There’s this little herbal misunderstanding that has become a pet peeve of mine. Some people seem to think that grain alcohol (also known under the brand-name of Everclear) is somehow evil or unsuitable for medicine because of how strong (evidently this is equivalent to harsh). But really, it’s only as strong as you make/need it.
So, that cheap vodka you buy. It’s usually either 40% or 50% alcohol and the rest (60% or 50%) is water. That makes it Everclear with with a bunch of water added. Expensive water, eh? You can sometimes buy high quality vodka from potatoes or some source besides grain but it’s a pretty penny in most places.
So, you could buy yourself some Everclear (if it’s legal in your state) or you could buy organic grain or grape alcohol from Alchemical Solutions and have it shipped to you. It’s 95% alcohol.
Now, to make a fresh plant tincture I prefer a high alcohol percentage. I’ve used every kind of percentage from 40% on up, and I have to say that in most cases, I far prefer a higher percentage (from 75%-95%) because it tastes more like the plant and takes a very low dosage for effective medicine, and seems to preserve better. Now let’s be clear, your fresh plant tincture WON’T be 95% alcohol because the fresh plant itself contains water (how much depends on the plant of course), so it’s not quite like taking a dropperful of Everclear or something. Some plants have tons of water in them (think of juicy plants like Plantain or Wild Mint). And hey, if you want to only use 50% alcohol for your tincture, well then hell, just use half water and half grain alcohol.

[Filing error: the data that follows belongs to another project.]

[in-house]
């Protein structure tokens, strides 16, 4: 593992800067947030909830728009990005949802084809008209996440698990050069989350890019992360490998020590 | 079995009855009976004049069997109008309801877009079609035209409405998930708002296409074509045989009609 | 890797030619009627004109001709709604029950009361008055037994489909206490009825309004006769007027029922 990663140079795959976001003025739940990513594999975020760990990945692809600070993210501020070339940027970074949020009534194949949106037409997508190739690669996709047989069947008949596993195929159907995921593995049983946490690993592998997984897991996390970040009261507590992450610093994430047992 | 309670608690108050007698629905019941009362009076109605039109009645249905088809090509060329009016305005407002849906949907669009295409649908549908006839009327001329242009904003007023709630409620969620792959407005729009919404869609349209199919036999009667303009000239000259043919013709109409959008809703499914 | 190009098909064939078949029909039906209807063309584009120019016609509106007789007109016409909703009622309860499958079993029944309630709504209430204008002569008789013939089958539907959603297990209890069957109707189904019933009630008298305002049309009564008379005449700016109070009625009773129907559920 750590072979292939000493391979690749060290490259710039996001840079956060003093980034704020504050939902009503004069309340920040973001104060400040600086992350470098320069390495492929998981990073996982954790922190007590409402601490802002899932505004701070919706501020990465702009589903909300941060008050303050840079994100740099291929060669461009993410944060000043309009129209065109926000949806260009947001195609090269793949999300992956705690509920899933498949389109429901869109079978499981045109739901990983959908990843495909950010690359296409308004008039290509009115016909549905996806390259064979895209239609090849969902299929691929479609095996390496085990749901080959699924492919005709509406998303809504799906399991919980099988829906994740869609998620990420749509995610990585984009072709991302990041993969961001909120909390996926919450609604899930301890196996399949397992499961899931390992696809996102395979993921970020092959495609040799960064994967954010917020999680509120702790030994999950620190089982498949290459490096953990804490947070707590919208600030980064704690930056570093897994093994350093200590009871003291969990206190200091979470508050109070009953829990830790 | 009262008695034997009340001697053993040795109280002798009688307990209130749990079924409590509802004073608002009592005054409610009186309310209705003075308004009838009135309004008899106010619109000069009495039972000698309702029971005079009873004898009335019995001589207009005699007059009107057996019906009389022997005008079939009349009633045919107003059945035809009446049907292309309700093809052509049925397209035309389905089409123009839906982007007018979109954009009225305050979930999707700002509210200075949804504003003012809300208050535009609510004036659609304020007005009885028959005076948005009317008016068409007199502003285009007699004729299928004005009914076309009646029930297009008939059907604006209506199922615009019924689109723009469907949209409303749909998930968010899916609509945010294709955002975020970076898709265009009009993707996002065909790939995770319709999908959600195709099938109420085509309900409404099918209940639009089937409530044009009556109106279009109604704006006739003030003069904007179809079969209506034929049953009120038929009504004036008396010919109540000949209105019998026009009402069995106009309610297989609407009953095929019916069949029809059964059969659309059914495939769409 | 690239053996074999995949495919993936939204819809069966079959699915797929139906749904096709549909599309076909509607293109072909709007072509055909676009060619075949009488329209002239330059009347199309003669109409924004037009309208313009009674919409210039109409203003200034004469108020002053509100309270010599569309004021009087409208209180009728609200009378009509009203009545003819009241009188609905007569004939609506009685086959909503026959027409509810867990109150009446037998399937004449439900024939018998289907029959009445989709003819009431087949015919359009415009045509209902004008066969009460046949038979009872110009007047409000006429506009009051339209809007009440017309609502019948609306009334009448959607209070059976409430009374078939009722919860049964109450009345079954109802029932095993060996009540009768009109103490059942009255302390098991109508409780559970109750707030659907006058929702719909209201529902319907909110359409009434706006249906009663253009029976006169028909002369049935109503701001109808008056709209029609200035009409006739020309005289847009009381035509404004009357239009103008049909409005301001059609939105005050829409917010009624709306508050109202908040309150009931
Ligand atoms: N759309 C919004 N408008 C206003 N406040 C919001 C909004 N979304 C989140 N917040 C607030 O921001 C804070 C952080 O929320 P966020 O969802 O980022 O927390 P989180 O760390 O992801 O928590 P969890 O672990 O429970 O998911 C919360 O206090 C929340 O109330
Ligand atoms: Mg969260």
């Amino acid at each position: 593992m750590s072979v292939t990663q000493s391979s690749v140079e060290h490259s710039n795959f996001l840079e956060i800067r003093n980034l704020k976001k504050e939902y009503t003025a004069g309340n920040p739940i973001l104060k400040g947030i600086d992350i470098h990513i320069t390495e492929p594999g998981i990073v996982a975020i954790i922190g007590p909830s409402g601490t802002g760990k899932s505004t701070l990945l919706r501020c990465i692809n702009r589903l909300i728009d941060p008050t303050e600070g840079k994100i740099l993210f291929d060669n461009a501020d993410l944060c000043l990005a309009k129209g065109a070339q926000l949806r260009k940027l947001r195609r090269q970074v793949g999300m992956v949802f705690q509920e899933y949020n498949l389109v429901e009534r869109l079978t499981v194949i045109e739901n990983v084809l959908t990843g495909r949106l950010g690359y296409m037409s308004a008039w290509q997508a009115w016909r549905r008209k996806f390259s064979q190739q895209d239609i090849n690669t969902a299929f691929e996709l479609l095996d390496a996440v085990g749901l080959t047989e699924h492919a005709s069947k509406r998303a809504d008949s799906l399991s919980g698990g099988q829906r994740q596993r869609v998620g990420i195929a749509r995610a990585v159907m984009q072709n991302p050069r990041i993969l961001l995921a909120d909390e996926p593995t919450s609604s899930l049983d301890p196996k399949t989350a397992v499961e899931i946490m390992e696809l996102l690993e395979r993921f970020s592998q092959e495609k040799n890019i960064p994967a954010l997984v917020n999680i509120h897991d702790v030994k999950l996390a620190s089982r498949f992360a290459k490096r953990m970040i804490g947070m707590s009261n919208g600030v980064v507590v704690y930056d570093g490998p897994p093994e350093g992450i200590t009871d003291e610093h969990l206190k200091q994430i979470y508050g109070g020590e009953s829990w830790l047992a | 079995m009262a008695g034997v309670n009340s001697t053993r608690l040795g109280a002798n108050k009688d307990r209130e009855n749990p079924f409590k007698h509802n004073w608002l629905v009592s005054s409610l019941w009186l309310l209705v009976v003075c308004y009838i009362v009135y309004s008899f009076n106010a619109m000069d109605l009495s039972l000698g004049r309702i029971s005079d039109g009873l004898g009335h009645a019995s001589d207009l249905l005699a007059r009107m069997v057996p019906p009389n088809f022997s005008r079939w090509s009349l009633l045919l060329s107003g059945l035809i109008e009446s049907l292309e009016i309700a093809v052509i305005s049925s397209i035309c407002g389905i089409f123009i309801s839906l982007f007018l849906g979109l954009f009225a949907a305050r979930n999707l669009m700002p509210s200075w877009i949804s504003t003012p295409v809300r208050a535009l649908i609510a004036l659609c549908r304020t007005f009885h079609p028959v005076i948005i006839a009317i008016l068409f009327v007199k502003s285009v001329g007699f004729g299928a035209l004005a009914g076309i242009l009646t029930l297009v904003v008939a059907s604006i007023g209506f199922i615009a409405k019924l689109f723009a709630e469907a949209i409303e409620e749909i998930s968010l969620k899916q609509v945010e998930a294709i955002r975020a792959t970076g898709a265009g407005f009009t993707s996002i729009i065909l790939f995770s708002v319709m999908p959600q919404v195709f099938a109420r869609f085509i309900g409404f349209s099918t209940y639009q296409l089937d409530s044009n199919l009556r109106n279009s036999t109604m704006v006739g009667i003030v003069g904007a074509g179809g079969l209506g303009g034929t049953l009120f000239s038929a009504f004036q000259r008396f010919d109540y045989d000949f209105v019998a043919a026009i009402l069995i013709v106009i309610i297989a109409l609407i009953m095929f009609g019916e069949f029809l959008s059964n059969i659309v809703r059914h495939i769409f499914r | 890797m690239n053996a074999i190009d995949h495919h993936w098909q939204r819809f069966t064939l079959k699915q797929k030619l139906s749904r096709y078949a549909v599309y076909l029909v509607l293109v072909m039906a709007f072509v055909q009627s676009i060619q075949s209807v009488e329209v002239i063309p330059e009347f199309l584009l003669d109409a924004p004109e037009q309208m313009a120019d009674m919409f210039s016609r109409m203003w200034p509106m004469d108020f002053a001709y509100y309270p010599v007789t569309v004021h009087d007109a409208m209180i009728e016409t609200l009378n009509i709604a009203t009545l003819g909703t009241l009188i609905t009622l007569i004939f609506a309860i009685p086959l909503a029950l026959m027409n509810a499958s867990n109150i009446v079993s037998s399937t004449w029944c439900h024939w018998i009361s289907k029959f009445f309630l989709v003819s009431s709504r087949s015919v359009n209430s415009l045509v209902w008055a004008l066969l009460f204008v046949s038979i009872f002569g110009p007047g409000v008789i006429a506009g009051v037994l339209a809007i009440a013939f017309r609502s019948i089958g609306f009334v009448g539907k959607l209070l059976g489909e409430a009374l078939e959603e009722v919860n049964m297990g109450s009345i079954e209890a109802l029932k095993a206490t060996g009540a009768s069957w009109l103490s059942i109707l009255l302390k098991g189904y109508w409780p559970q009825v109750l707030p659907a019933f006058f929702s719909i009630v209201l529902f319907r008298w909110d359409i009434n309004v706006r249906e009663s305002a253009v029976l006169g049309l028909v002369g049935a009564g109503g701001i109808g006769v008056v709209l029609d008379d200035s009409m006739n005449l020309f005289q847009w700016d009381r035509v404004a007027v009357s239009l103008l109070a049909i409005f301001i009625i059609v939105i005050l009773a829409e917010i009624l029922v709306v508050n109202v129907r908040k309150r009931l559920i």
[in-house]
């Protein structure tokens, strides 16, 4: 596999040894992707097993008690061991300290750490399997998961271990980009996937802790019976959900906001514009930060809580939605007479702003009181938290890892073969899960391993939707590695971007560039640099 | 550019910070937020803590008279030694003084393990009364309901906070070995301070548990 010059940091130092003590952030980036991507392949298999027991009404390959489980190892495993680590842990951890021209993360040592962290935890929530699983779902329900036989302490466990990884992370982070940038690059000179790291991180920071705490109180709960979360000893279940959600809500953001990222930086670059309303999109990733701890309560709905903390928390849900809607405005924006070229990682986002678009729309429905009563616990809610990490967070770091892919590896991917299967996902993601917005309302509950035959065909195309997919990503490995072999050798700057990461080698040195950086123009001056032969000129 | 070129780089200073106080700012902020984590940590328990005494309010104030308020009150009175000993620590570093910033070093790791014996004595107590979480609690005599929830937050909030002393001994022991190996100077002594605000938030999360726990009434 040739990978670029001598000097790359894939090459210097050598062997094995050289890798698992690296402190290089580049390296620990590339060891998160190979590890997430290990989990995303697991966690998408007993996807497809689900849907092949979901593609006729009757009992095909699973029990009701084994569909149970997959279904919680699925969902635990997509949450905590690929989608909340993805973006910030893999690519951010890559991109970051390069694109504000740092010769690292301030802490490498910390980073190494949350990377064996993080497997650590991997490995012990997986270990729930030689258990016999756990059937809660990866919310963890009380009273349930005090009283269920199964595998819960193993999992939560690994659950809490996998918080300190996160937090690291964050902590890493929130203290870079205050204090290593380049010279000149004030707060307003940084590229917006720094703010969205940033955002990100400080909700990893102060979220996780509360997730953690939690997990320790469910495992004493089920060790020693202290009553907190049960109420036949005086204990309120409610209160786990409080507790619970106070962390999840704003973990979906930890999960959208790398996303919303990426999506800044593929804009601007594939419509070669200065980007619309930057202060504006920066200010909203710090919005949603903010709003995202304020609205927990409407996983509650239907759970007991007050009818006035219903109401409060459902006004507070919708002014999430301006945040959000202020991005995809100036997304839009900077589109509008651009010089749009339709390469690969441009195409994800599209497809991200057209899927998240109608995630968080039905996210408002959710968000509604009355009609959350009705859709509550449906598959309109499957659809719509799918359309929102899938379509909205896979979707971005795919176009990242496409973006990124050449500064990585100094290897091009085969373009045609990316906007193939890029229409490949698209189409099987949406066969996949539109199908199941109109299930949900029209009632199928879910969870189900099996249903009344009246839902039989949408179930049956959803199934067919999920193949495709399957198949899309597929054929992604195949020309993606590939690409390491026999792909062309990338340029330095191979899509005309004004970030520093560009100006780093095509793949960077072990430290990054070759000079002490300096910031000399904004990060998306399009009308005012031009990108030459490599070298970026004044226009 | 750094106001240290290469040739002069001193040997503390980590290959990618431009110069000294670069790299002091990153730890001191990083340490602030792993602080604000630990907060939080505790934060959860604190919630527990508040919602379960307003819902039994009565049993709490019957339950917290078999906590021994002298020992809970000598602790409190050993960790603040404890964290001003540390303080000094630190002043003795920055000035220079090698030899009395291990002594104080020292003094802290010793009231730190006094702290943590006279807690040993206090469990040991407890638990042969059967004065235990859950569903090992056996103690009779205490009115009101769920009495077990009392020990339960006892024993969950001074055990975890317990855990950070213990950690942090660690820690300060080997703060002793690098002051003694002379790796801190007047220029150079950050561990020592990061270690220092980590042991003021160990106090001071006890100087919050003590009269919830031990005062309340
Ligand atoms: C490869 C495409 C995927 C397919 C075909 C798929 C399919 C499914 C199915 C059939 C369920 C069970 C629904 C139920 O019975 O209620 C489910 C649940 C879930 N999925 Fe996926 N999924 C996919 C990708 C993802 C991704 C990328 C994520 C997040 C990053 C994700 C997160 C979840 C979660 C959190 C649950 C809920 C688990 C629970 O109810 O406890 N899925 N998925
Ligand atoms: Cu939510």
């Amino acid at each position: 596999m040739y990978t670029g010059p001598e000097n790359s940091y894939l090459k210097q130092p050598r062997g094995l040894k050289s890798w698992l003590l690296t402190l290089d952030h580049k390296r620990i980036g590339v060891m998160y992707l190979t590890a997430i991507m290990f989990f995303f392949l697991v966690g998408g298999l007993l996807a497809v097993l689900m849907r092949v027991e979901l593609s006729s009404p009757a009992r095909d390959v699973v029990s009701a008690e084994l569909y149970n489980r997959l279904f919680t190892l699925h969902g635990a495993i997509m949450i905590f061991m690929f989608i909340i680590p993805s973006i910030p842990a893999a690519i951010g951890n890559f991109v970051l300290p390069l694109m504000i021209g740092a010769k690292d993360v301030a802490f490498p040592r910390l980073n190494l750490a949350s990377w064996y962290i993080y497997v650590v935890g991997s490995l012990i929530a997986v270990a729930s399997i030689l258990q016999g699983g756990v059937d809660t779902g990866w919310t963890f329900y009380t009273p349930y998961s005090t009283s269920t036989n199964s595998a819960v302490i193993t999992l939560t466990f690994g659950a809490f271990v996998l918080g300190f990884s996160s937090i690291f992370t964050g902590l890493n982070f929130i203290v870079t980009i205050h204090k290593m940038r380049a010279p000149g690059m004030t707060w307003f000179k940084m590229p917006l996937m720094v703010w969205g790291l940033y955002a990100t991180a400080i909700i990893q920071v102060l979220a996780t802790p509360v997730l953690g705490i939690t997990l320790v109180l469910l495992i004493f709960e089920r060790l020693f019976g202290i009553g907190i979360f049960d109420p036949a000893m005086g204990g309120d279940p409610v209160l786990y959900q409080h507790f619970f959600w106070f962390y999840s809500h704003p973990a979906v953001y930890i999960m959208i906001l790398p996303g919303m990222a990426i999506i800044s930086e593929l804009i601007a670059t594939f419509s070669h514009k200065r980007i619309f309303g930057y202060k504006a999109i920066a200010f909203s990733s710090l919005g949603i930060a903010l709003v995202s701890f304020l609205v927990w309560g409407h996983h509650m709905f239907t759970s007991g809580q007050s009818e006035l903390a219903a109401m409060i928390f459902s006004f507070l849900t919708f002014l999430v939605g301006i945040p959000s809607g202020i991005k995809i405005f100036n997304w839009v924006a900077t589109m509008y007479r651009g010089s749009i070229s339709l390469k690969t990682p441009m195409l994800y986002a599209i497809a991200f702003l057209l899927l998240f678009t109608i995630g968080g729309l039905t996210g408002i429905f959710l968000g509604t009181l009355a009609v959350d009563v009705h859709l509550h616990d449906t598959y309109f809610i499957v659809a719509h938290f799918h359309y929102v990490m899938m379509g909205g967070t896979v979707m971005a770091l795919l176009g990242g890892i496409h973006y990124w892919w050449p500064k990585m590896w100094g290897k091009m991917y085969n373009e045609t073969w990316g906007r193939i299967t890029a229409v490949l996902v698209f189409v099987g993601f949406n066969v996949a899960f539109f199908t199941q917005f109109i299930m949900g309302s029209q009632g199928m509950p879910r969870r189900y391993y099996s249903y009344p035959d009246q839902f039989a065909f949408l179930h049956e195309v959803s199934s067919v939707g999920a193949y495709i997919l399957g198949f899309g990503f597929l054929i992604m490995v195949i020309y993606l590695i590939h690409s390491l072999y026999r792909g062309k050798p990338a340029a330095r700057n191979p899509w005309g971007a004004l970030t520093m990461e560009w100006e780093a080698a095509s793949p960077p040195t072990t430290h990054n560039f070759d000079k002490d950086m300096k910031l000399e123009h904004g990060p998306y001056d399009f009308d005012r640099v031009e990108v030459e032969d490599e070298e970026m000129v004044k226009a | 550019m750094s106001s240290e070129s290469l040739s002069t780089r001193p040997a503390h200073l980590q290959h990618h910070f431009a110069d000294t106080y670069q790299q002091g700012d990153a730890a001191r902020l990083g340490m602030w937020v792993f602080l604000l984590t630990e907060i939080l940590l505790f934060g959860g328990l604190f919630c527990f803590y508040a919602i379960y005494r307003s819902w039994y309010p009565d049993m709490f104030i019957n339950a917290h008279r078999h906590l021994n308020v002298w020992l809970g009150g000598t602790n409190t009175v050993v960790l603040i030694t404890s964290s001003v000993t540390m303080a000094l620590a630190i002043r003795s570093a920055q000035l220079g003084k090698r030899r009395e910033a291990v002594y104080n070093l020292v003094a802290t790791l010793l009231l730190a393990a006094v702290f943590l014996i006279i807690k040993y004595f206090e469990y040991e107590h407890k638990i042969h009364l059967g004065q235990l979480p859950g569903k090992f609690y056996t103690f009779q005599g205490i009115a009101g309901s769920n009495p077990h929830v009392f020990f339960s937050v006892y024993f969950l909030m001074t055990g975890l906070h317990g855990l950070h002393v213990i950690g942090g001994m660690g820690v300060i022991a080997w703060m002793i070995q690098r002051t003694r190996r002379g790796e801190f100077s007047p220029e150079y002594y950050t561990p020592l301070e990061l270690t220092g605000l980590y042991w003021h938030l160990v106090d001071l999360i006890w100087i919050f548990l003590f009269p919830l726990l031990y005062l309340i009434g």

For dry plant tinctures, you’ll rarely use 95% alcohol but it makes it really easy to calculate the exact percentage that you do need. So if you need 45% alcohol for your dried Ashwagandha, why then just add enough water to the alcohol to make that (again, appr. half and half, I personally usually just eyeball it). If you want to know some good recommendations for the various percentages of different dry plant tinctures, head over to Michael Moore’s site and download his free Materia Medica. I won’t get into the math of tinctures here, I just want to dispel the evil Everclear myth and show useful it really is. Otherwise you’re forever stuck with 40% tinctures, which is ok for many herbs, but when you have lots of aromatics or resins, it’s really less than ideal and is fairly evident upon tasting or using the medicine.
You don’t have to get all uptight and scientific about measurement, just approximate and you’ll usually do fine. Practice and experience will make it much easier. And yes, the people at the liquor store or bar will think you’re an alcoholic. And if you tell them you’re making medicine with it, they’ll just nod knowingly and roll their eyes at each other over your head. Eventually though, you’ll be in there selling THEM little bottles of tincture because they can’t get rid of last winter’s lung grunge. Poetic justice, I say.